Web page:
To be specific, Hogtown is home to 118,000 millionaires, 1,184 multimillionaires (defined as those with net assets of $30 million U.S. or more) and a mere five billionaires. All numbers exclude the worth of their primary residences.
“It’s the largest economy, it contributes a large portion of the GDP, and the population is the biggest,” said Andrew Amoils, senior analyst and head of the firm’s reports team, about Toronto.
He said those three factors explain why Toronto is Canada’s top city, when it comes to the number of rich residents.
The numbers also place the city 15th amongst the world’s top 20 millionaire and multi-millionaire havens. In the former category, we’re ahead of cities such as Chicago, Houston and Moscow. In the latter category, we leave Geneva, Shanghai and Los Angeles in our dust.
Toyko boasts the most millionaires (461,000) and London has the most multimillionaires (4,224). But Manhattan is where those who are truly living it up, the billionaires, have settled (70).
The numbers come from an analysis of WealthInsight’s database, which contains files on over 60,000 millionaires. There are an estimated 16 million millionaires worldwide.
“We don’t have all of them, but we have a good sample,” Amoils said.
The firm looked at five years’ worth of data to determine where this planet’s most wealthy people live.
There were 422,000 millionaires in Canada in 2012, and Ontario is home to most of them: 198,000 millionaires live in this province, which represents 47 per cent of the country’s high rollers. Quebec is next in line, where just over 19 per cent of les millionaires au Canada live.
By the numbers
422,000: millionaires in Canada
198,000: millionaires in Ontario
118,000: millionaires in Toronto
1,184: multimillionaires in Toronto
5: billionaires in Toronto
Statistics: Posted by yoda — Thu May 09, 2013 1:18 pm
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Caterpillar closing Toronto plant, 330 employees to lose jobs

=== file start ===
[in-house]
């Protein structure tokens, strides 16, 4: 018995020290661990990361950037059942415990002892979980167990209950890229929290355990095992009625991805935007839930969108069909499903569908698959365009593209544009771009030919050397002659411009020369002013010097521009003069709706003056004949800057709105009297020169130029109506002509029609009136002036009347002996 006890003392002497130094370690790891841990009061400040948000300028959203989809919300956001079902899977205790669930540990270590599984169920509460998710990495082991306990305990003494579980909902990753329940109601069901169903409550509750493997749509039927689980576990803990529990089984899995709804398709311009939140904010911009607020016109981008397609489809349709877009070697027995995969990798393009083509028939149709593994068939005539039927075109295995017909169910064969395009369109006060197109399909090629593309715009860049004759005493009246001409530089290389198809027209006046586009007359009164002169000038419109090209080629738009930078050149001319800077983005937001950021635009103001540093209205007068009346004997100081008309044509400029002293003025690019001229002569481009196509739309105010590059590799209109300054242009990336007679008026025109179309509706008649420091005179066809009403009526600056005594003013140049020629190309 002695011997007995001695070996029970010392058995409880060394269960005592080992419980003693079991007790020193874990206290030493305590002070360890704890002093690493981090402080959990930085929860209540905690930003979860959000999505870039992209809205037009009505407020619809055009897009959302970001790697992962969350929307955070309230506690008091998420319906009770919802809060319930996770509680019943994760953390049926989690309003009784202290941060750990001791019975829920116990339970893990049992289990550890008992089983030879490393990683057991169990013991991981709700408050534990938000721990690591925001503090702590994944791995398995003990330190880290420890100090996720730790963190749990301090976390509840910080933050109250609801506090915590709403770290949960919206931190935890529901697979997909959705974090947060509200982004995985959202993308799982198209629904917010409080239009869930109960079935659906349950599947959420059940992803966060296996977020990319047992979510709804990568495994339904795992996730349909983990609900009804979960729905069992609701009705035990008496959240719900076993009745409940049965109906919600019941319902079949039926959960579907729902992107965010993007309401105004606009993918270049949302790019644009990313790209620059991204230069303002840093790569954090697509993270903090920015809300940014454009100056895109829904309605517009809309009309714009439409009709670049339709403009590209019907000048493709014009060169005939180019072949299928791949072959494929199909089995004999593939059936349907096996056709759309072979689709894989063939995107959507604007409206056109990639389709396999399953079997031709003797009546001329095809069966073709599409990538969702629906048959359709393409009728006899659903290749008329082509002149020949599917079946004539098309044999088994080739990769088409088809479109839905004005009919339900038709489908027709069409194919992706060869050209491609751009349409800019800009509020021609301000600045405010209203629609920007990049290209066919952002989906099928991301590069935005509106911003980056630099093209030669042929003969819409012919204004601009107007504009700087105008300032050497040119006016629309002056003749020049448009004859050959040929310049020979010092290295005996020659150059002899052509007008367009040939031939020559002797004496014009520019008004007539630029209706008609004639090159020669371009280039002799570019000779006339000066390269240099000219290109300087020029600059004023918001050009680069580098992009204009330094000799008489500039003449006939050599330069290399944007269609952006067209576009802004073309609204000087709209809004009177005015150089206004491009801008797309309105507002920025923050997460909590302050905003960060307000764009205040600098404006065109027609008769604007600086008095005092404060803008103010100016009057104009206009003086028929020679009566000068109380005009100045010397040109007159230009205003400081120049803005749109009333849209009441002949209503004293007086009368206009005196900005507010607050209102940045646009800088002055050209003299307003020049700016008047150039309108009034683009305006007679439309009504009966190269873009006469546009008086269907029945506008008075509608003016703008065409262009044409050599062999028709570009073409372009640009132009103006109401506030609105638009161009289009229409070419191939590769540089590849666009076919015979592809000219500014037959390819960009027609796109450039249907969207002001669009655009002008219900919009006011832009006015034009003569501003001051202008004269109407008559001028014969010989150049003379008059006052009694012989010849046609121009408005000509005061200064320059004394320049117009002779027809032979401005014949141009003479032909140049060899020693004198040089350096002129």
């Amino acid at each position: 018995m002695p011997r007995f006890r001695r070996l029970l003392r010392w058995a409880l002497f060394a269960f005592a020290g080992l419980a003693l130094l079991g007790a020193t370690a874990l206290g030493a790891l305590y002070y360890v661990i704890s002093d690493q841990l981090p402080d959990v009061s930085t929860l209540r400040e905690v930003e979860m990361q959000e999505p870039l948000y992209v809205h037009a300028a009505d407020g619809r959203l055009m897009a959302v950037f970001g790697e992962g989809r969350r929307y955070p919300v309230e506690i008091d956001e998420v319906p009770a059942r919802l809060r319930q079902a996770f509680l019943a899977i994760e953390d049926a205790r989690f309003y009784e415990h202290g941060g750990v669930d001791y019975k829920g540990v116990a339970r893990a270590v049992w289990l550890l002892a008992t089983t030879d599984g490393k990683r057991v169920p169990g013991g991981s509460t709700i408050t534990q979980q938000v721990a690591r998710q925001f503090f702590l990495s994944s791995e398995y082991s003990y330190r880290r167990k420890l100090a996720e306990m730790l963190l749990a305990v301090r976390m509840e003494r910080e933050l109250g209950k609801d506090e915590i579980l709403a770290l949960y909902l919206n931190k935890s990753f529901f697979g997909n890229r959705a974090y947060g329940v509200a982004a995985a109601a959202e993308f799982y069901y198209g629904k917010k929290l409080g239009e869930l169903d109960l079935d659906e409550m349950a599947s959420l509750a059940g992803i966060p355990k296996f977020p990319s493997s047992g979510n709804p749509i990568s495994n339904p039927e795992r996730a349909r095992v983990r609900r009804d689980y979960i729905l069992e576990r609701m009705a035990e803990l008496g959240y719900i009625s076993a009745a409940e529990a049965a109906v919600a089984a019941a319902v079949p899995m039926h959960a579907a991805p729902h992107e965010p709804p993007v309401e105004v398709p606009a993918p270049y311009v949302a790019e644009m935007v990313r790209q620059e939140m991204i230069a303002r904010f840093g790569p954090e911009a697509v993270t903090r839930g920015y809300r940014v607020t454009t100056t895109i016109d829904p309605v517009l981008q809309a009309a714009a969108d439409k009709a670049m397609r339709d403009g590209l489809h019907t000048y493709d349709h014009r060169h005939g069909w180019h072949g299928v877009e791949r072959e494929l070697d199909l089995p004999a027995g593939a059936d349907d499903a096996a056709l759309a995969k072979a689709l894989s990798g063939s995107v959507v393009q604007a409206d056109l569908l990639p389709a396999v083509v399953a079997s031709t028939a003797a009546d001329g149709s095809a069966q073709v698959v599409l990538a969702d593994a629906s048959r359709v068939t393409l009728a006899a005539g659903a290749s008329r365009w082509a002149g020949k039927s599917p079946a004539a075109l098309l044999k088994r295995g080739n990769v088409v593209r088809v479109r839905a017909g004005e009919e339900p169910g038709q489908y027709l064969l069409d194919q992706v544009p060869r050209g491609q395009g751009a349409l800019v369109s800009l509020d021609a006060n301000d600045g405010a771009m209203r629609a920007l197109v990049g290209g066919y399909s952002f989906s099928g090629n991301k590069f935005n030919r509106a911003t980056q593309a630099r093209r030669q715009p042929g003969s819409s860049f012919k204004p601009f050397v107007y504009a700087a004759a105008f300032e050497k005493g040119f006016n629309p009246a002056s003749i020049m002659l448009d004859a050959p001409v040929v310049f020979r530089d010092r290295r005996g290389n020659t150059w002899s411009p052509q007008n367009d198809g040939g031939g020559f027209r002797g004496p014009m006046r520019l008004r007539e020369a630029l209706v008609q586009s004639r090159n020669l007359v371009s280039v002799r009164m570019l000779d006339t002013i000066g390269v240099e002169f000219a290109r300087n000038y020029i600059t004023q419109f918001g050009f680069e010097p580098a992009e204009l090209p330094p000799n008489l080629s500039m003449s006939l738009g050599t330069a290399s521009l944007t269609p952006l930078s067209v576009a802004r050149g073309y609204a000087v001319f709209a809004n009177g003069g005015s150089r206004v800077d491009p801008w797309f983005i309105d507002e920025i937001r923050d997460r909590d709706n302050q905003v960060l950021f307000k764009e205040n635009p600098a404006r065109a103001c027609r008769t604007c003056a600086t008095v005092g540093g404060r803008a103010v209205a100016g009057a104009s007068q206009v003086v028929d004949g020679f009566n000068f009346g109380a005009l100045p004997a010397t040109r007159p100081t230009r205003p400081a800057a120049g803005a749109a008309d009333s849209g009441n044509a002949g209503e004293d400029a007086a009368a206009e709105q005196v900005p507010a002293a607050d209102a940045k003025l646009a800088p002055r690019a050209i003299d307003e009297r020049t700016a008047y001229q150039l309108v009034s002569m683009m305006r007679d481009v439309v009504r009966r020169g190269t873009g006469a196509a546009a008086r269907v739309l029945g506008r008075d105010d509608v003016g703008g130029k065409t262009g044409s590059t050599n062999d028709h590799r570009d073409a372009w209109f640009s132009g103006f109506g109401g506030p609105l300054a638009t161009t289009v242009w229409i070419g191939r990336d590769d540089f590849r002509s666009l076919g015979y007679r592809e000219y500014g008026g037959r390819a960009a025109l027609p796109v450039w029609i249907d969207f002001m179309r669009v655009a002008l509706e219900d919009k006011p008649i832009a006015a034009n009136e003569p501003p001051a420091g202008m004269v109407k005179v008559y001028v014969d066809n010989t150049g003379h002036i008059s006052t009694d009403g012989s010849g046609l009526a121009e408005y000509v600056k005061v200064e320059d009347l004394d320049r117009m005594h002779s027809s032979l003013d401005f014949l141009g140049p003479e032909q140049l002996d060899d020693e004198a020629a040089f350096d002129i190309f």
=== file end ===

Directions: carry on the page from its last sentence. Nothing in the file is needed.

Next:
TORONTO — The Canadian Press
Published Saturday, May. 04 2013
Heavy equipment giant Caterpillar Inc. says it is closing a tunnel-boring machine factory in Toronto by mid-2014, throwing 330 workers out of a job.
Caterpillar acquired the facility in 2008 when it bought Lovat Inc. and got into the tunnelling business, but now says the plant is no longer a “strategic growth opportunity” and will be shut down.
Employees at the plant recently worked on four boring machines being used to chew through ground for the construction of the Eglinton-Scarborough Crosstown light rapid transit line in Toronto.
The company says the 330 workers are being offered a severance package as well as assistance to help them find new jobs.
It says the closure will not impact existing customer contracts, with parts and service support to be continued through 2016.
The closure comes after some 500 employees were let go when a London, Ont., locomotive plant owned by a Caterpillar subsidiary was shut last year after a month-long lockout over a wage dispute with workers.
A company executive said the Toronto tunnelling business is no longer a good fit for Caterpillar.
“We know this is difficult news for our employees and their families. We acquired a great team when we bought this company, and while they have demonstrated an ability to build quality products, the future prospects of this business no longer align with our expectations,” customer and dealer support president Stu Levenick said in a release.
Statistics: Posted by yoda — Sat May 04, 2013 11:45 pm
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Fri 3rd May 2013
Canadian grain stocks fall to multi-year lows
Canada is braving a delayed sowing period, threatening a late harvest and increased reliance on old crop supplies, with the smallest wheat stocks in five years, the smallest canola inventories in eight years and thinnest barley supplies on record.